The Power of Repair: Strengthening Relationships Through Effective Conflict Resolution

July 03, 2024

In the journey of any relationship, conflict is inevitable. Whether it’s a romantic partnership, a friendship, or a family connection, disagreements and misunderstandings will happen. The key to maintaining a healthy and thriving relationship isn’t avoiding conflict altogether—it’s how we handle and repair it. Drawing on the insights of The Gottman’s, leading relationship researchers, we can understand the importance of repair in relationships and learn practical strategies for making effective repairs after conflict.

The Importance of Repair

The Gottman’s emphasize that the ability to repair conflicts is one of the most crucial aspects of a successful relationship. According to Gottman’s findings, couples who manage to repair effectively are far more likely to stay together and experience greater relationship satisfaction.

Repair helps:

  • Restore Connection: Conflicts can create emotional distance. Repair attempts help bridge this gap, allowing partners to reconnect and reaffirm their bond.
  • Build Trust: Successfully navigating conflicts and making repairs builds trust. It shows that both partners are committed to the relationship and willing to work through challenges together.
  • Promote Resilience: Relationships that can move through and recover from conflicts are more resilient. This resilience contributes to long-term stability and satisfaction.
  • Reduce Negative Patterns: Without repair, conflicts can lead to a buildup of resentment and negative patterns. Effective repairs prevent these patterns from becoming deep-seated.
How to Make Effective Repairs

Making effective repairs requires both partners to be willing to communicate openly, listen
empathetically, and take responsibility for their actions. Here are some strategies based on Gottman’s principles:

  • Recognize Repair Attempts: Gottman’s research highlights the importance of recognizing and responding to repair attempts. These can be subtle, like a joke to lighten the mood, or direct, such as an apology. The key is to be attuned to your partner’s efforts and respond positively.
  • Use Softened Start-Up: How a conflict starts often determines how it will end. Be mindful of
    how the conversation starts and using a softened start-up means approaching the issue gently and without blame. Instead of saying, “You never listen to me,” try an “I statement” like, “I feel unheard when we talk about our plans.”
  • Share Appreciation and Affection: When in conflict, it’s easy to forget the positive aspects of your relationship. Expressing appreciation and affection can diffuse tension and remind both partners of their bond. Simple statements like, “I appreciate how hard you work for our family,” can go a long way.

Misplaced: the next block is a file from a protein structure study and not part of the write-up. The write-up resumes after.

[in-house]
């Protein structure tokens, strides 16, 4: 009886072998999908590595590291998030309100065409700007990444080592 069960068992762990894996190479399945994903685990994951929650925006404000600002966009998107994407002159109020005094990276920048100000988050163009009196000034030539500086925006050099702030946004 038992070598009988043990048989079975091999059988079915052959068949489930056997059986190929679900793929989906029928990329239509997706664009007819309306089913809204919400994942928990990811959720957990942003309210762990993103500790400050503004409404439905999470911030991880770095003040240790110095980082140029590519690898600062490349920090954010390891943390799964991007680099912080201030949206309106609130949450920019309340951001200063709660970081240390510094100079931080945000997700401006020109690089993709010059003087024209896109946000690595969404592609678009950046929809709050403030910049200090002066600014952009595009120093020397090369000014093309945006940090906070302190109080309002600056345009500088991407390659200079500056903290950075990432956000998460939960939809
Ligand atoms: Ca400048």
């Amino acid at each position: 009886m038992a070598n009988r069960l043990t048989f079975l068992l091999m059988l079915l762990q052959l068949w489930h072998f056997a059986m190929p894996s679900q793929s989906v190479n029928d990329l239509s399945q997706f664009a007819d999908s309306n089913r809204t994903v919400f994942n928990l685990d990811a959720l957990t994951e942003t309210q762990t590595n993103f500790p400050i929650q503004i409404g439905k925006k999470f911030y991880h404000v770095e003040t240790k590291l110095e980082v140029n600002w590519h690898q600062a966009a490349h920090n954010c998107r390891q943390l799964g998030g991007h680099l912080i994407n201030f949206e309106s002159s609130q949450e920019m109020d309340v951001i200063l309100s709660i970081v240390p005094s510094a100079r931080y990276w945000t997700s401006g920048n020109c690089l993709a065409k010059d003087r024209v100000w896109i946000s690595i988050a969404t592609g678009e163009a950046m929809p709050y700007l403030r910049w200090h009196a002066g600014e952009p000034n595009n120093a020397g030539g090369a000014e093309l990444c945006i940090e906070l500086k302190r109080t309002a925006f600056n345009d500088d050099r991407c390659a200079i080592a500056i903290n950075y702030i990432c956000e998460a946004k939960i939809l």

• Take Responsibility: Taking responsibility for your part in the conflict demonstrates maturity and a willingness to grow. Instead of defending yourself, acknowledge your mistakes. For example, “I realize I overreacted earlier. I’m sorry for raising my voice.”
  • Practice Active Listening: Active listening involves fully focusing on your partner, understanding their perspective and validating their feelings. Reflect back on what you hear to show that you’re truly engaged. For instance, “It sounds like you’re feeling hurt because you felt ignored when I was on my phone.”
  • Seek Additional Support: If conflicts are recurring and repairs seem ineffective, seeking the help of a therapist who works with couples can be invaluable. Therapists can provide guidance and tools tailored to your specific relationship dynamics.

The goal isn’t to eliminate conflict but to navigate it with compassion, understanding, and a commitment to repair.

Conflict is a natural part of any relationship, but it doesn’t have to be destructive. By focusing on repair, we can turn conflicts into opportunities for growth and deeper connection.


Couples Therapy: Nurturing Relationships for a Lifetime – Susan Gonzales Counseling


Gottman, J. (1999). The Seven Principles for Making Marriage Work. New York: Crown.

Gottman, J. (1994). Why Marriages Succeed or Fail. New York: Simon & Schuster.

Gottman, J., & Silver, N. (2015). The Seven Principles for Making Marriage Work: A Practical Guide from the Country’s Foremost Relationship Expert. Harmony.

janet mize counseling therapist
Written By: Janet Mize, LMFT, Licensed Marriage and Family Therapist, Hiring & Onboarding Manager


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